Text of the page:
The round starts with players discussing how to split the money. At the end of the round, the money will be split between everyone who's still still standing in the warehouse. If anybody wishes to lend a little more force to their argument, or maybe increase their share of the loot by reducing the number of people who are splitting it, they can pull their gun and point it at someone. If anyone feels that the situation's going badly for them, they can make a run for it by leaving the playing area (or if you're playing around table, putting their gun down, which they can't pick back up) - they won't get any money, but they won't get shot either. (Once you've fled, you can't come back until next round.)
The narrator will look on, and at some point will announce that the round is coming to an end. A few seconds later, they will shout "Bang!" (or "Fire!", or sound a horn, or whatever you like).
At this point, everyone gets to fire, in the increasing order of their card numbers. The narrator calls out each number in turn - if the player with that number is pointing their gun at someone, their target is shot, and must fall to the ground, or step back. If you get shot, then you're out for the rest of the round, and don't get to fire. (If you fled the warehouse, you don't get to fire, but can't be fired at either.)
When all the numbers have been called, one or more players will be left standing. The $12,000 is split equally between everyone who wasn't shot and didn't flee (any leftover notes go into the haul for the next heist), and the round ends.
In the next round, anyone who was shot has to sit the round out - they are recovering from their wounds, and did not attend the heist.
Some possible rule tweaks to try out:-
- Vary the cash each round, to reduce the strength of an early lead - possibly assign a player as the "mastermind" at the start of each round, before cards are dealt (either at random, or in clockwise order, skipping anyone who's wounded). They get to pick the size of the cash pool, from $1,000 to $12,000 (thematically, they could also announce the target of the heist, from a grocery store to a high-security bank).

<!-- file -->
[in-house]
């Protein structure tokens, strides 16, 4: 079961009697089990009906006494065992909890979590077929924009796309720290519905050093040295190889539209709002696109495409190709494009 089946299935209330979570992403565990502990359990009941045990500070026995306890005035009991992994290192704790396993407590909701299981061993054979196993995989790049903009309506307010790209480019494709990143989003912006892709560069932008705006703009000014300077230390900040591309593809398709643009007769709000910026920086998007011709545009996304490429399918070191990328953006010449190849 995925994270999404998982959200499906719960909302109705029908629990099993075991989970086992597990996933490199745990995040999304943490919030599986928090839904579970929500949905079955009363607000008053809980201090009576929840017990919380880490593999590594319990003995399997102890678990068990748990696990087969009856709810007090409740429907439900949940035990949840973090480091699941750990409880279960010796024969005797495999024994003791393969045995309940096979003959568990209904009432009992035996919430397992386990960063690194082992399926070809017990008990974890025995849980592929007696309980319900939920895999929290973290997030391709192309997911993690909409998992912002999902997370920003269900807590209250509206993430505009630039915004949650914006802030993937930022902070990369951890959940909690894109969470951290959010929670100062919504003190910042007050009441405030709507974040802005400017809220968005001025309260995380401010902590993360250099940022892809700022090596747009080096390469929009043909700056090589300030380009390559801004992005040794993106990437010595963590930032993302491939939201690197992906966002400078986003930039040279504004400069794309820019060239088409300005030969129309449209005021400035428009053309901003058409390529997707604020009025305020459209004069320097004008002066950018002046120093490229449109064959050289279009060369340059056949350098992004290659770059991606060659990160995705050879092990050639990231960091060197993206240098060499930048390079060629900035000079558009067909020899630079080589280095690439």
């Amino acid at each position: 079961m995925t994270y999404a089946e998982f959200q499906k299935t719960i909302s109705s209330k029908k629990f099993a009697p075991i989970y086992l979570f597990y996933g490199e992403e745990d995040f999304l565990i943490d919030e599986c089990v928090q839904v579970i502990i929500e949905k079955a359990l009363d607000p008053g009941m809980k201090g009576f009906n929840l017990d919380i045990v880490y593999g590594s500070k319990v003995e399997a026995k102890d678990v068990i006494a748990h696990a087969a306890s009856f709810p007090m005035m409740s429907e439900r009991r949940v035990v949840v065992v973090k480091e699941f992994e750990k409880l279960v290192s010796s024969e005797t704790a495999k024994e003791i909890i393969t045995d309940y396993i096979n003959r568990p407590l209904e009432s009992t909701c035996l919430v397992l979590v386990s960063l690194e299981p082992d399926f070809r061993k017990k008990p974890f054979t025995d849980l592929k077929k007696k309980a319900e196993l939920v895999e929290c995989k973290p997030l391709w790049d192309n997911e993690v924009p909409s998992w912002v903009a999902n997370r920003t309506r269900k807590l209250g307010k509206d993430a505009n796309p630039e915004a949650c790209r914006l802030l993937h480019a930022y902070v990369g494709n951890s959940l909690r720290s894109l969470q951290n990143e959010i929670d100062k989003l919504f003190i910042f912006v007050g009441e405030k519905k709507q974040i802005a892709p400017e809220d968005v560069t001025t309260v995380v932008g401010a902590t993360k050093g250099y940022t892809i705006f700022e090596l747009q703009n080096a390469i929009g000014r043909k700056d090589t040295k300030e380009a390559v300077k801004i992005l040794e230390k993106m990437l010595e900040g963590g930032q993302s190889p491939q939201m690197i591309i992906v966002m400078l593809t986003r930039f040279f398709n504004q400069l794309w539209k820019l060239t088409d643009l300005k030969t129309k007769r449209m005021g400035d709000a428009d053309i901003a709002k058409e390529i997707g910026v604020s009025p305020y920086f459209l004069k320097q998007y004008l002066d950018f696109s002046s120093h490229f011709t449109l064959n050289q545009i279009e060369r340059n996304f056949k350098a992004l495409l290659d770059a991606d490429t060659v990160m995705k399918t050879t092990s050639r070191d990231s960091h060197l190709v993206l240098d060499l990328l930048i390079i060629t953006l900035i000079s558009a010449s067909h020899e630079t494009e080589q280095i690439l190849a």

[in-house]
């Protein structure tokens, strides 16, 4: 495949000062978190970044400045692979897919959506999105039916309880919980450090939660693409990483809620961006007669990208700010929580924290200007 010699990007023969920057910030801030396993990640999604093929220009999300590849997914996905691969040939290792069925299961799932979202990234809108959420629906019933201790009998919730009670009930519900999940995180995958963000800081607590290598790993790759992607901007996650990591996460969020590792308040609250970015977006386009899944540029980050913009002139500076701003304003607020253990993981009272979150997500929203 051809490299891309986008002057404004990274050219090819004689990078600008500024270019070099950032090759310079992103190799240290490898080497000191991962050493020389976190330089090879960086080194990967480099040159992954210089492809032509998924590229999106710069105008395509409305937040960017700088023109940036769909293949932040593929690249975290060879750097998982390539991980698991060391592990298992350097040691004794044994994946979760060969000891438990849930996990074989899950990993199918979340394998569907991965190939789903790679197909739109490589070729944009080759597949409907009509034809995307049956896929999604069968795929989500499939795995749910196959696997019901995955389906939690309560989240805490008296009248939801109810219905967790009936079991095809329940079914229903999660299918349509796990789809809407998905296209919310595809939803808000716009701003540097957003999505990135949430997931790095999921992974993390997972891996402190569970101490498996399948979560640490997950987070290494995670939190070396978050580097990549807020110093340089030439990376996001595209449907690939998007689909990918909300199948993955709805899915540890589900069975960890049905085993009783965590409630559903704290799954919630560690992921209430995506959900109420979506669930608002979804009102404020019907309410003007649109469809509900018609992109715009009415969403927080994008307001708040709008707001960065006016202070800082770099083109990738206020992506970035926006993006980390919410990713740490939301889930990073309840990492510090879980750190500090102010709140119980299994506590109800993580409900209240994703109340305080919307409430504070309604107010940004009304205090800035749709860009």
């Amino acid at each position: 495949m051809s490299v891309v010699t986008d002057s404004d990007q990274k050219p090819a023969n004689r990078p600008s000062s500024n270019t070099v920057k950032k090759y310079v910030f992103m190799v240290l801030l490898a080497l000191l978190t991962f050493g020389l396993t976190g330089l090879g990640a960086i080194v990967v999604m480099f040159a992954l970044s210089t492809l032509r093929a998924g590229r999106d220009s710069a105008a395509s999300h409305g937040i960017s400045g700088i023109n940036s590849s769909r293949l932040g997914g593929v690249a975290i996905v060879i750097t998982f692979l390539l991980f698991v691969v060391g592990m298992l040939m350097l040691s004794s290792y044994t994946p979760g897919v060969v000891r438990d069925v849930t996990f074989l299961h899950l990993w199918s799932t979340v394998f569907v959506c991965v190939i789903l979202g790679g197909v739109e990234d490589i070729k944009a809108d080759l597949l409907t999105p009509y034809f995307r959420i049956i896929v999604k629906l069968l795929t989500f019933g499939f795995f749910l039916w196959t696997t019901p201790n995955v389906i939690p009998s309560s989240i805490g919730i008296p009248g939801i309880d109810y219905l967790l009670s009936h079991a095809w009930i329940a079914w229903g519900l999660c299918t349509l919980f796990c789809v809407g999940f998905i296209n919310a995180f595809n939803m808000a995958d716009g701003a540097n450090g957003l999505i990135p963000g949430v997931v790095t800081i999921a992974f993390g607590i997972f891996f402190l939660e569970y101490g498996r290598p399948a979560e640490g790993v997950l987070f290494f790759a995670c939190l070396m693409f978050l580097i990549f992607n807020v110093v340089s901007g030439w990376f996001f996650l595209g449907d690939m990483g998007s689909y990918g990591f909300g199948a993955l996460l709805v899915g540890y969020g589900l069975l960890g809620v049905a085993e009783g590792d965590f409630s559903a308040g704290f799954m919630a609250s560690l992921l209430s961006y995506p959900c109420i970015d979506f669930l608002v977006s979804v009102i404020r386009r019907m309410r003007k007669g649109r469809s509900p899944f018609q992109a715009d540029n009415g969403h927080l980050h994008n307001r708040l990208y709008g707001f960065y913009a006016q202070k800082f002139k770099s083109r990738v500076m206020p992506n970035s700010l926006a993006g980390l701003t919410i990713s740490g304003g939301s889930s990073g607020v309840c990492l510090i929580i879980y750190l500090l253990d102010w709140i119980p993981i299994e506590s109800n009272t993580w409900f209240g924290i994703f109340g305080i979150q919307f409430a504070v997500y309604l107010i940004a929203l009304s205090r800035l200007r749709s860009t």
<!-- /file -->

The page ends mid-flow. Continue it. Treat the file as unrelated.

- Use more cards than there are players (discarding the leftovers after dealing), to blur the odds and to make a self-confident ace slightly rarer.
- Force the survivors of each round to play a mini-round (and again, and again) until either one player is left standing, or they've agreed on how they want to split the cash.
- Shuffle together all four suits, and give each player a hand of four to choose a card from each round (with identical numbers firing simultaneously). Players can choose which card to use, either at the start of the round, or when "bang!" has been shouted. That card is used up; after four rounds, deal them all out again.
(These are the ten most recent Flickr photos of Standoff. To add your own, just add the "ludocity:game=standoff" tag to your Flickr photos.)
- Standoff first ran at Sandpit Games at Duty Free in July 2008, with empty waterpistols and counterfeit thousand-dollar bills in the back alleys of Stoke Newington.
- The game ran again several times at Sandpit #6 in Brighton, in August 2008.
- The game has now become a common, unscheduled staple at all Sandpit events.
- Standoff ran at the 2009 Hide&Seek Weekender's "Beyond Werewolf" night.